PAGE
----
The notion that all these peoples could form one nation is a relatively young one, originating in the later part of the Dutch colonial era. Indonesia's 20th-century founding fathers knew that if a country of such diverse culture and religion was to hold together, it needed special handling. They fostered Indonesian nationalism and a national language (Bahasa Indonesia, spoken today by almost all Indonesians but the mother tongue for only about 20% of them). They rejected ideas that Indonesia should be a federal republic (potentially centrifugal), or a state subject to the law of Islam, even though this is the religion of the great majority. Today most Indonesian citizens (with the chief exceptions of many Papuans and some Acehnese) are firmly committed to the idea of Indonesia, even if there is a lingering feeling that in some ways the country is a 'Javanese empire'.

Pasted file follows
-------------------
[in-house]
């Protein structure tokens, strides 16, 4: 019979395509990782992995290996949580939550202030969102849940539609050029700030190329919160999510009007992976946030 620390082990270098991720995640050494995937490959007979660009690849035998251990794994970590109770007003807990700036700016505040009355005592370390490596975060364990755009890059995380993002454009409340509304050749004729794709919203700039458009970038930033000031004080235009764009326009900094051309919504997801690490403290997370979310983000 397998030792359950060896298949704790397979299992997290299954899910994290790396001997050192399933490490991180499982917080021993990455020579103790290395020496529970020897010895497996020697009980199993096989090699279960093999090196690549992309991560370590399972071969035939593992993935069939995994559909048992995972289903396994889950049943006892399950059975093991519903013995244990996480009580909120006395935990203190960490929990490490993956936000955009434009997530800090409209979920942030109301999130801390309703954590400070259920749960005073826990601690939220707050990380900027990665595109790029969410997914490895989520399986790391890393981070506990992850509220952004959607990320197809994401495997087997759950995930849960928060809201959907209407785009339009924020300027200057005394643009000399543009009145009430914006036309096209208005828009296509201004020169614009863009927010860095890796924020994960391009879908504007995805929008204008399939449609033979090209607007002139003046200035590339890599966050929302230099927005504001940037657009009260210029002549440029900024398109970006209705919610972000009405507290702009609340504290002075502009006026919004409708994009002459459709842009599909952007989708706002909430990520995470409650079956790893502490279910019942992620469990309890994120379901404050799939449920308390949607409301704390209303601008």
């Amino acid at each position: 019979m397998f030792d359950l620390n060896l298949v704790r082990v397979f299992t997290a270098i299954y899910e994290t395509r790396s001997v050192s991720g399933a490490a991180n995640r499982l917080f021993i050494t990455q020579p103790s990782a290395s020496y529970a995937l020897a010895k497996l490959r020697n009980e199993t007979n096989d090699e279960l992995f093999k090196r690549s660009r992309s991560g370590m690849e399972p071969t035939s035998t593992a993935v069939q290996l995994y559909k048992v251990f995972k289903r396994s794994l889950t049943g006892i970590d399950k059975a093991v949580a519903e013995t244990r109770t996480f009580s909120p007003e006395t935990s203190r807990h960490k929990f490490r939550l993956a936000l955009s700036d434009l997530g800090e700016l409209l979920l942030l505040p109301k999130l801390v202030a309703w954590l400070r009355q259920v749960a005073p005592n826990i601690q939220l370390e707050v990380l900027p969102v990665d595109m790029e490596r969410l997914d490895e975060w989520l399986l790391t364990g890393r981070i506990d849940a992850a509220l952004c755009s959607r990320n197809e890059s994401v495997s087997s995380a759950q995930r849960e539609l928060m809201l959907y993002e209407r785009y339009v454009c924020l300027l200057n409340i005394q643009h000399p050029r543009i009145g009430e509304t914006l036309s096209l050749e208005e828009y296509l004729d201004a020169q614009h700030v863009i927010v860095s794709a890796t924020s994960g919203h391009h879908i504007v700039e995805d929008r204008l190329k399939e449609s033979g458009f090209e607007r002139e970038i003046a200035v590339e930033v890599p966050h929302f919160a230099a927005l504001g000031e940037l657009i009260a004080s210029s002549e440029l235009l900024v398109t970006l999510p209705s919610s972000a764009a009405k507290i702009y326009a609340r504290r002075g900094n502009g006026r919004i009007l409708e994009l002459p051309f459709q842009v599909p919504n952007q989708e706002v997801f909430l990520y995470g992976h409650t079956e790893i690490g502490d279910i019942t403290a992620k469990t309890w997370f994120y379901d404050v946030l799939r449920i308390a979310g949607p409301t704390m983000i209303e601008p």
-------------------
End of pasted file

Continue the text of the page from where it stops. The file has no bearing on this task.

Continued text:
Feature: Migration & Homogenisation
Ethnic and cultural tensions in Indonesia have often been fuelled by transmigrasi (transmigration), the government-sponsored program of migration from more overcrowded islands (Java, Bali and Madura) to less crowded ones such as Kalimantan, Sumatra, Sulawesi and Papua. Over eight million people were relocated between 1950 and 2000. Local residents have often resented their marginalisation due to a sudden influx of people with little regard or use for local cultures and traditions. That the newcomers have the full sponsorship of the government adds to the resentment.